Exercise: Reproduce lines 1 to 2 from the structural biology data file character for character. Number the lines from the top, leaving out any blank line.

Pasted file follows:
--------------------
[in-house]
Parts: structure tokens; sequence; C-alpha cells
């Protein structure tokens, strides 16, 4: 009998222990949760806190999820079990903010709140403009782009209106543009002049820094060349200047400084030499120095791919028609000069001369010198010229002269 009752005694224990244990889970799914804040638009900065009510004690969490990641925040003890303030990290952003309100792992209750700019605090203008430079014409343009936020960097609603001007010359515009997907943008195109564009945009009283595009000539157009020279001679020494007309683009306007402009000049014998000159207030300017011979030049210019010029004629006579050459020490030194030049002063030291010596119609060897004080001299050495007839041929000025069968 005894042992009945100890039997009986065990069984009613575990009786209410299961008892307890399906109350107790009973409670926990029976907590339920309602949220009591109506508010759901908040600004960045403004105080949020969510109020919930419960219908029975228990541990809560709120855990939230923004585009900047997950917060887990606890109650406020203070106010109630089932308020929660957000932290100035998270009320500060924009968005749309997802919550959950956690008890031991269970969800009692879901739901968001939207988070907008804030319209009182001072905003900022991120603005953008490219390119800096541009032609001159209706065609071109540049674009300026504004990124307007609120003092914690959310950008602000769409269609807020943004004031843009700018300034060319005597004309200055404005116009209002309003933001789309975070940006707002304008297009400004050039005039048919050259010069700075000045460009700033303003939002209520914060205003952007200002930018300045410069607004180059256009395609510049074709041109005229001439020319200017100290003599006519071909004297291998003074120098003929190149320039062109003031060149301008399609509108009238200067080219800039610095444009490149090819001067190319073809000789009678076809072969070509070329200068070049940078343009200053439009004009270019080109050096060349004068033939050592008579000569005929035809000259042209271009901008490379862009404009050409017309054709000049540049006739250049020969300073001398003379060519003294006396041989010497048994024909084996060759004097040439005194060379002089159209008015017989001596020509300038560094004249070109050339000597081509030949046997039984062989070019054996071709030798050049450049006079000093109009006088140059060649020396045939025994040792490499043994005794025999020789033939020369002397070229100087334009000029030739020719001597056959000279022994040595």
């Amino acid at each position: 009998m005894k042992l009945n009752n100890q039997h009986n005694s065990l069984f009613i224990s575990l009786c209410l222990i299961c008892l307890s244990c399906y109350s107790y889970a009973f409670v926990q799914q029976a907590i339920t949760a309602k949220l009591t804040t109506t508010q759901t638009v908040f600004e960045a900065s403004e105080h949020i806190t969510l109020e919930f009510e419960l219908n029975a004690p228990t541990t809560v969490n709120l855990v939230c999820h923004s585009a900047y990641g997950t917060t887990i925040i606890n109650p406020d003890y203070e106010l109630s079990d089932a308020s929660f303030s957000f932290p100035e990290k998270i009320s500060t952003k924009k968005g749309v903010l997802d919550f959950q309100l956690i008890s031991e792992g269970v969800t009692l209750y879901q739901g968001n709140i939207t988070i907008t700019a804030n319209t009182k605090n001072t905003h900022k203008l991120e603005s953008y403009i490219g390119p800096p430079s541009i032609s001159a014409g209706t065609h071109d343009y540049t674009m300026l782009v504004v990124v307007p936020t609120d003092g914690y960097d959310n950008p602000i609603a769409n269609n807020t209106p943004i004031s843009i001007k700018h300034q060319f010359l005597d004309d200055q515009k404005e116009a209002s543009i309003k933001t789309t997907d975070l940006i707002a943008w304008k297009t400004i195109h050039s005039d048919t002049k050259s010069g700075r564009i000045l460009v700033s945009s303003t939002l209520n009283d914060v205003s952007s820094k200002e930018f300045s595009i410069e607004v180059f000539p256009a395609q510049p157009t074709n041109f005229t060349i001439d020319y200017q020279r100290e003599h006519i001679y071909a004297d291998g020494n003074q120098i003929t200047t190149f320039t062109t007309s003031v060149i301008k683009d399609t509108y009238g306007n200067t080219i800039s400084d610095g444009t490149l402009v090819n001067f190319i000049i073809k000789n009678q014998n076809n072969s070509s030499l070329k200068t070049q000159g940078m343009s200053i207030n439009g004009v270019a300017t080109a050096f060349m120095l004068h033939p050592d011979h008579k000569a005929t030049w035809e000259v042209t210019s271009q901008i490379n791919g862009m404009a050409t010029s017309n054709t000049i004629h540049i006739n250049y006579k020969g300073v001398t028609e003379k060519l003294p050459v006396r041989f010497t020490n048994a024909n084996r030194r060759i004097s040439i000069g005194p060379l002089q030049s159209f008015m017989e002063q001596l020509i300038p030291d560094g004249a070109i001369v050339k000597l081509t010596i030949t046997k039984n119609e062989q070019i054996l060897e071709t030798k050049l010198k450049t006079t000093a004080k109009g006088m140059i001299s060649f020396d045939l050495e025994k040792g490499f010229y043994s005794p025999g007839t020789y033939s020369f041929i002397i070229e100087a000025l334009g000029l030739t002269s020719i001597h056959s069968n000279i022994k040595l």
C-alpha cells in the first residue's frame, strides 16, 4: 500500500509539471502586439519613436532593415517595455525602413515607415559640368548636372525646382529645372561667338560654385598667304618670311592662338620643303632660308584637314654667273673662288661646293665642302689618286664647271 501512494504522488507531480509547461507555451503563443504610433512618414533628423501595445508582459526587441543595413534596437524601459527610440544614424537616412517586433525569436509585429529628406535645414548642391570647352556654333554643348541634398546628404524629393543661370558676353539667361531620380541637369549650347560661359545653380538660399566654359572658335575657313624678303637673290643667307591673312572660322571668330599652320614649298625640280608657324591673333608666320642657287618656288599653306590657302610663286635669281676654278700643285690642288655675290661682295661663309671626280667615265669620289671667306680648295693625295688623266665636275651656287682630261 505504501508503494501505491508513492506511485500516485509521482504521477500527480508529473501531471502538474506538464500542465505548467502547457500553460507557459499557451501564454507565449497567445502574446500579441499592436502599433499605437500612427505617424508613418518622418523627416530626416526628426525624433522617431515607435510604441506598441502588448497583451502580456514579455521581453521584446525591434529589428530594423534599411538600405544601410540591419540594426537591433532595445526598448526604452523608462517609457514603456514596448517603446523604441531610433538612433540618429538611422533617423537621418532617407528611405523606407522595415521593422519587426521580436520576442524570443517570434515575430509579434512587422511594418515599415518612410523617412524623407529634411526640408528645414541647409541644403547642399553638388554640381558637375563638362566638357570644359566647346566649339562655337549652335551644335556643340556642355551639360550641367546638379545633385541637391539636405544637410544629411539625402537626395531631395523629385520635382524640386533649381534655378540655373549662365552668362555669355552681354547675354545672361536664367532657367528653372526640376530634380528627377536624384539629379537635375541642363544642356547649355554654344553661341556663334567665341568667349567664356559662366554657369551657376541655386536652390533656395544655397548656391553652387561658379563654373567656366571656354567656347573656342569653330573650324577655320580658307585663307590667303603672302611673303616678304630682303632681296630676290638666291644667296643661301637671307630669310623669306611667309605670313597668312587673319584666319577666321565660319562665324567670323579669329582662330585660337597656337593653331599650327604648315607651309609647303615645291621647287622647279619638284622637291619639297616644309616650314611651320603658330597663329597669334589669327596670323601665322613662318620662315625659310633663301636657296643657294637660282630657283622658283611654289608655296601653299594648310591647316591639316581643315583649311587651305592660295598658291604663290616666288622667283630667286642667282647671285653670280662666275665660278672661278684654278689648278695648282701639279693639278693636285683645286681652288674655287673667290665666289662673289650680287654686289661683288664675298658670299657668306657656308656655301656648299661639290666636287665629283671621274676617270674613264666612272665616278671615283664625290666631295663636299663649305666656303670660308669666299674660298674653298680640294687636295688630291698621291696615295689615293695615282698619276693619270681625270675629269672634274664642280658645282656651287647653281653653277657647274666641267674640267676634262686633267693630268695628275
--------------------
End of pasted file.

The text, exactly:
[in-house]
Parts: structure tokens; sequence; C-alpha cells